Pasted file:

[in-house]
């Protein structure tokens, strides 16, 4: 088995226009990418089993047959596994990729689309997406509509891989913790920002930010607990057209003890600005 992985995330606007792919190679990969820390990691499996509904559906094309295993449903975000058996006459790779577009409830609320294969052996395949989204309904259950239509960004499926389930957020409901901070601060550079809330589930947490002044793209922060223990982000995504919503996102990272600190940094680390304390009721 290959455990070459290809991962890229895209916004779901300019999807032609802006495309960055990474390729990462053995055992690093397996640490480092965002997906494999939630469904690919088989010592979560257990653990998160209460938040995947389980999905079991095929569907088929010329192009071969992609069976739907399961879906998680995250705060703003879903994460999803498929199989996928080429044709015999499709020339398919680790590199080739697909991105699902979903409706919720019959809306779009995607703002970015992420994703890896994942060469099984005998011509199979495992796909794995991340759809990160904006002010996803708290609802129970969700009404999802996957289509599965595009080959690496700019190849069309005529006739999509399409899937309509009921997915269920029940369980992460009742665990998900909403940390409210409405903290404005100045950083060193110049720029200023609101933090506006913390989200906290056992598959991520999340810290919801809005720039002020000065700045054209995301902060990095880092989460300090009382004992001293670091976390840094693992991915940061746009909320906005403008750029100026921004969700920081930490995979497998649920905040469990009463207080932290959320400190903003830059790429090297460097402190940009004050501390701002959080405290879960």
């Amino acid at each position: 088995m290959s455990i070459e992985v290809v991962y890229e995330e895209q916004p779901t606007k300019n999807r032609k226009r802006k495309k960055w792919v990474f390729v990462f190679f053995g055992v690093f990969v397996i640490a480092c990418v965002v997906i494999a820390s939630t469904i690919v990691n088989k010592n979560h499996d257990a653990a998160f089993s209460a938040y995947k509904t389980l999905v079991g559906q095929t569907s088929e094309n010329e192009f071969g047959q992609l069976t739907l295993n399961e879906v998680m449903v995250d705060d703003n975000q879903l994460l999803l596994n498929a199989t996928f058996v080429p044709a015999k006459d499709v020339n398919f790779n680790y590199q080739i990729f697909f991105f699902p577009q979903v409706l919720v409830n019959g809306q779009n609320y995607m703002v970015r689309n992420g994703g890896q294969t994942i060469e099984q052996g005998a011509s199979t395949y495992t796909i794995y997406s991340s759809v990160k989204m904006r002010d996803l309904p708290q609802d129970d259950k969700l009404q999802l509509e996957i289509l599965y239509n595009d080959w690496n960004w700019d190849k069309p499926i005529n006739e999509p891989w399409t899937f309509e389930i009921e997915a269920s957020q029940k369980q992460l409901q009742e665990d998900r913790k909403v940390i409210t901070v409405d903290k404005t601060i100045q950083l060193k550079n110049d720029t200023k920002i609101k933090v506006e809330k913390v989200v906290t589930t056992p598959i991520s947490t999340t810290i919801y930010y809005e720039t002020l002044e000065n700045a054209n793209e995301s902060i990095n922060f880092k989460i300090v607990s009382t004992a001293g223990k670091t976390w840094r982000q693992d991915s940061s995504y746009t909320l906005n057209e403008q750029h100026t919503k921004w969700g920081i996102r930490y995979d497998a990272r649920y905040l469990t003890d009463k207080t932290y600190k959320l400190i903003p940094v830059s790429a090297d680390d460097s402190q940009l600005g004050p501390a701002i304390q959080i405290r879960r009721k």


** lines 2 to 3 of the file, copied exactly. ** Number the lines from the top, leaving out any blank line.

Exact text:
């Protein structure tokens, strides 16, 4: 088995226009990418089993047959596994990729689309997406509509891989913790920002930010607990057209003890600005 992985995330606007792919190679990969820390990691499996509904559906094309295993449903975000058996006459790779577009409830609320294969052996395949989204309904259950239509960004499926389930957020409901901070601060550079809330589930947490002044793209922060223990982000995504919503996102990272600190940094680390304390009721 290959455990070459290809991962890229895209916004779901300019999807032609802006495309960055990474390729990462053995055992690093397996640490480092965002997906494999939630469904690919088989010592979560257990653990998160209460938040995947389980999905079991095929569907088929010329192009071969992609069976739907399961879906998680995250705060703003879903994460999803498929199989996928080429044709015999499709020339398919680790590199080739697909991105699902979903409706919720019959809306779009995607703002970015992420994703890896994942060469099984005998011509199979495992796909794995991340759809990160904006002010996803708290609802129970969700009404999802996957289509599965595009080959690496700019190849069309005529006739999509399409899937309509009921997915269920029940369980992460009742665990998900909403940390409210409405903290404005100045950083060193110049720029200023609101933090506006913390989200906290056992598959991520999340810290919801809005720039002020000065700045054209995301902060990095880092989460300090009382004992001293670091976390840094693992991915940061746009909320906005403008750029100026921004969700920081930490995979497998649920905040469990009463207080932290959320400190903003830059790429090297460097402190940009004050501390701002959080405290879960």
């Amino acid at each position: 088995m290959s455990i070459e992985v290809v991962y890229e995330e895209q916004p779901t606007k300019n999807r032609k226009r802006k495309k960055w792919v990474f390729v990462f190679f053995g055992v690093f990969v397996i640490a480092c990418v965002v997906i494999a820390s939630t469904i690919v990691n088989k010592n979560h499996d257990a653990a998160f089993s209460a938040y995947k509904t389980l999905v079991g559906q095929t569907s088929e094309n010329e192009f071969g047959q992609l069976t739907l295993n399961e879906v998680m449903v995250d705060d703003n975000q879903l994460l999803l596994n498929a199989t996928f058996v080429p044709a015999k006459d499709v020339n398919f790779n680790y590199q080739i990729f697909f991105f699902p577009q979903v409706l919720v409830n019959g809306q779009n609320y995607m703002v970015r689309n992420g994703g890896q294969t994942i060469e099984q052996g005998a011509s199979t395949y495992t796909i794995y997406s991340s759809v990160k989204m904006r002010d996803l309904p708290q609802d129970d259950k969700l009404q999802l509509e996957i289509l599965y239509n595009d080959w690496n960004w700019d190849k069309p499926i005529n006739e999509p891989w399409t899937f309509e389930i009921e997915a269920s957020q029940k369980q992460l409901q009742e665990d998900r913790k909403v940390i409210t901070v409405d903290k404005t601060i100045q950083l060193k550079n110049d720029t200023k920002i609101k933090v506006e809330k913390v989200v906290t589930t056992p598959i991520s947490t999340t810290i919801y930010y809005e720039t002020l002044e000065n700045a054209n793209e995301s902060i990095n922060f880092k989460i300090v607990s009382t004992a001293g223990k670091t976390w840094r982000q693992d991915s940061s995504y746009t909320l906005n057209e403008q750029h100026t919503k921004w969700g920081i996102r930490y995979d497998a990272r649920y905040l469990t003890d009463k207080t932290y600190k959320l400190i903003p940094v830059s790429a090297d680390d460097s402190q940009l600005g004050p501390a701002i304390q959080i405290r879960r009721k």